2. Treat applicants like human beings.
Let jobseekers know you understand they have outside lives and are probably juggling a variety of decisions. If they feel like just another cog in your machine, they’re less likely to want you as their employer.
Some companies showcase a “No-Asshole” policy. They guarantee applicants will be interfacing with a real human being, not a robotic rep who treats them like a data point. This can be as simple as assigning an employee the responsibility of getting back to all applicants individually, rather than relying on an automated reply.
Another offshoot of poorly executed follow-up is the risk of reflecting unattractive business practices. Coming off as cold, absent-minded, and disorganized during recruitment will lead millennials to assume your business is also cold, absent-minded, and disorganized. Recruiters and hiring managers who treat candidates with consistent care and concern not only wind up with happier applicants, they also exemplify their business as an efficient and high functioning team.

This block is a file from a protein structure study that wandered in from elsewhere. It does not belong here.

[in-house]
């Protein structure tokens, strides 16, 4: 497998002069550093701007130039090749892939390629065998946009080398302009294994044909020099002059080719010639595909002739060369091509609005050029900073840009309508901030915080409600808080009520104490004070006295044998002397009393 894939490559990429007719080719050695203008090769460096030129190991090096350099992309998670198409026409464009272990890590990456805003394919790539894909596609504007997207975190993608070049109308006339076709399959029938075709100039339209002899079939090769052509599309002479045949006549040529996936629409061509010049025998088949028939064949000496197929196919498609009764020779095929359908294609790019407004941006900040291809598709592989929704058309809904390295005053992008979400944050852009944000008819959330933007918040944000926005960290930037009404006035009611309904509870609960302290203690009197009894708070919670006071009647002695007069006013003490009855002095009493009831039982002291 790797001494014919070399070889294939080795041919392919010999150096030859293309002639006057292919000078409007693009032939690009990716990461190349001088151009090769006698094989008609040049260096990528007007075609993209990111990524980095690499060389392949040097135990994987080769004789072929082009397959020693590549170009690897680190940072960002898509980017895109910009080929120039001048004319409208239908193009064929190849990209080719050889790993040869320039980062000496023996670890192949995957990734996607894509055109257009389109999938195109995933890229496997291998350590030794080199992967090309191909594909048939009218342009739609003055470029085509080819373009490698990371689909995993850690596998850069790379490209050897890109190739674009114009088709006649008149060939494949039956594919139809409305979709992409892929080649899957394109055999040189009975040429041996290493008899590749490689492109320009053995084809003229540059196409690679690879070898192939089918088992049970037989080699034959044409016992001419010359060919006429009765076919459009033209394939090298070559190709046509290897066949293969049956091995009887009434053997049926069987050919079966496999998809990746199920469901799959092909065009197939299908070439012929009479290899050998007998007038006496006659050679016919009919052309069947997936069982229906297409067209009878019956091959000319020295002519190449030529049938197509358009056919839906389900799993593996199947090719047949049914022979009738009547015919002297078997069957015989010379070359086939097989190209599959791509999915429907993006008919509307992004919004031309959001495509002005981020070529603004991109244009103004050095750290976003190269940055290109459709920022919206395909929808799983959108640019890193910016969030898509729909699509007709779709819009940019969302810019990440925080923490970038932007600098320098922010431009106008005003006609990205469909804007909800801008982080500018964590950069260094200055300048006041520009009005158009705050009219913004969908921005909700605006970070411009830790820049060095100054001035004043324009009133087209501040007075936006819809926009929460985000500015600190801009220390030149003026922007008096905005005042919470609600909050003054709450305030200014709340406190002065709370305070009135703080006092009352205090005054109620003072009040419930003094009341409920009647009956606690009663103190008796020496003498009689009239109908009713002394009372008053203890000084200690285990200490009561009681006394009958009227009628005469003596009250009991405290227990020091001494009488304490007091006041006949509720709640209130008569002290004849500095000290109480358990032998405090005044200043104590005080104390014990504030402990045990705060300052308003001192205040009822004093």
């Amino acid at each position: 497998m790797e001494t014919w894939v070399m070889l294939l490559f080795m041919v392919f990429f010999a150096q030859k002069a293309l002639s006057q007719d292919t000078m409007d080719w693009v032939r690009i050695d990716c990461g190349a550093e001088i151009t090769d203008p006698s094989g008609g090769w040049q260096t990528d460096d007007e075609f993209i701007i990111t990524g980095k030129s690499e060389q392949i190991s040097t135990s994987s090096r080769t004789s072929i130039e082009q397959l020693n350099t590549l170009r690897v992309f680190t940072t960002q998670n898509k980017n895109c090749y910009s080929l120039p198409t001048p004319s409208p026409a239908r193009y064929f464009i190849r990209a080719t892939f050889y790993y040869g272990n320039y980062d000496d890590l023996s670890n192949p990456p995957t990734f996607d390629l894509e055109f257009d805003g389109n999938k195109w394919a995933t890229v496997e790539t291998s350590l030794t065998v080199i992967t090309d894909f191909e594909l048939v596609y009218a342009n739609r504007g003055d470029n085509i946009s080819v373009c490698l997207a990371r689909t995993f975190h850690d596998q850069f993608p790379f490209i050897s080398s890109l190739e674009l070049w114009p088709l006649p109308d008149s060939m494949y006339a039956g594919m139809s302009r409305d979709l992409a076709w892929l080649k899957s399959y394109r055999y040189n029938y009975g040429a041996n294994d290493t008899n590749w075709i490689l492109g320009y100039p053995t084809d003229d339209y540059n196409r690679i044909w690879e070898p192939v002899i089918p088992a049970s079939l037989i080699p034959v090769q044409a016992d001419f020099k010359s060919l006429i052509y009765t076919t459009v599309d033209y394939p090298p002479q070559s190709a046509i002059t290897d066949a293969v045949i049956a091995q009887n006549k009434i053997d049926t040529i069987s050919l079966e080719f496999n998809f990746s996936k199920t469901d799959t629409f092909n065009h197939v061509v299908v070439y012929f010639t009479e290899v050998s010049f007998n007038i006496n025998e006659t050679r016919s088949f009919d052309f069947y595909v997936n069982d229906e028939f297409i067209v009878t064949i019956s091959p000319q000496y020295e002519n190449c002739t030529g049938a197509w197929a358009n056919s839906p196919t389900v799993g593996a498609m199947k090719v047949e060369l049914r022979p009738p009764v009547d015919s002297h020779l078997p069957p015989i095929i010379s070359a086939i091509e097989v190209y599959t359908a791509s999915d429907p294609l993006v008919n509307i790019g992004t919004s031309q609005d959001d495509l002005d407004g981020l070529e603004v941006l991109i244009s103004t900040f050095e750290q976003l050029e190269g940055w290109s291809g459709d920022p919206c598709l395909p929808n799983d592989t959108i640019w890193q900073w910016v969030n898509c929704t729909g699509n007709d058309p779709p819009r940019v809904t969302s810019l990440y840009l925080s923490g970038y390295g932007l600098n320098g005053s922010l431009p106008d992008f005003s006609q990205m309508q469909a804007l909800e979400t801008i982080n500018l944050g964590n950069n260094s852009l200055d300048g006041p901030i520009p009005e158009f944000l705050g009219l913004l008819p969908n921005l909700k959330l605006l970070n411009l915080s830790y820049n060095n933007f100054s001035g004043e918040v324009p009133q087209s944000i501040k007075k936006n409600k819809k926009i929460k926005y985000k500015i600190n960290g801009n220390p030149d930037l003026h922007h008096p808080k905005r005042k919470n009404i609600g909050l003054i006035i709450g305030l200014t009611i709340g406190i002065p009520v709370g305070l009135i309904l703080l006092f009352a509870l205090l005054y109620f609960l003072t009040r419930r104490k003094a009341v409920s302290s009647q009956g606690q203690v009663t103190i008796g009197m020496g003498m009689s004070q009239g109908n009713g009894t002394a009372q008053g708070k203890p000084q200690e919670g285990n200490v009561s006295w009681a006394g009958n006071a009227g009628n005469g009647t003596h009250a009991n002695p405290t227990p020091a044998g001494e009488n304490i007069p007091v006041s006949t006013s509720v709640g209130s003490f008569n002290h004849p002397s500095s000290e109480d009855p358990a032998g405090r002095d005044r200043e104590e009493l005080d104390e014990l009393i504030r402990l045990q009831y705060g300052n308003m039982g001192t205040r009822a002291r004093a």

3. Provide real compensation estimates in real time.
Any reluctance to give out an earnings estimate may be all a jobseeker needs to walk away. Too many millennials find themselves in a lengthy hiring process, only to discover at the end that it’s below their pay grade. Young hires appreciate an estimate given upfront. Not only does this weed out overqualified applicants, it also sets realistic expectations for everyone involved.
Some applicants ask at the outset, “what kind of salary are you offering?” Recruiters or hiring managers will too often shoot this kind of question down or even terminate the application, telling an applicant to not be so presumptuous. Don’t be that employer. Staying transparent about the range of compensation you’re able to offer shows potential hires you’re earnest and recognize their value as a prospective team member.
Some might react to being upfront with a salary range as unrealistic and even dangerous. Many recruiters need to check with higher up executives and administrators before they can offer any kind of estimate to applicants—the last thing you want to do is mislead anyone. To circumvent this risk, decide upon a salary range before looking for potential hires.
Meet with your team of executives, evaluate the responsibilities of the position, and create a range you all feel comfortable with. When it’s time to make an offer to your chosen candidate, you’ve already established the wiggle room you need based on his or her qualifications.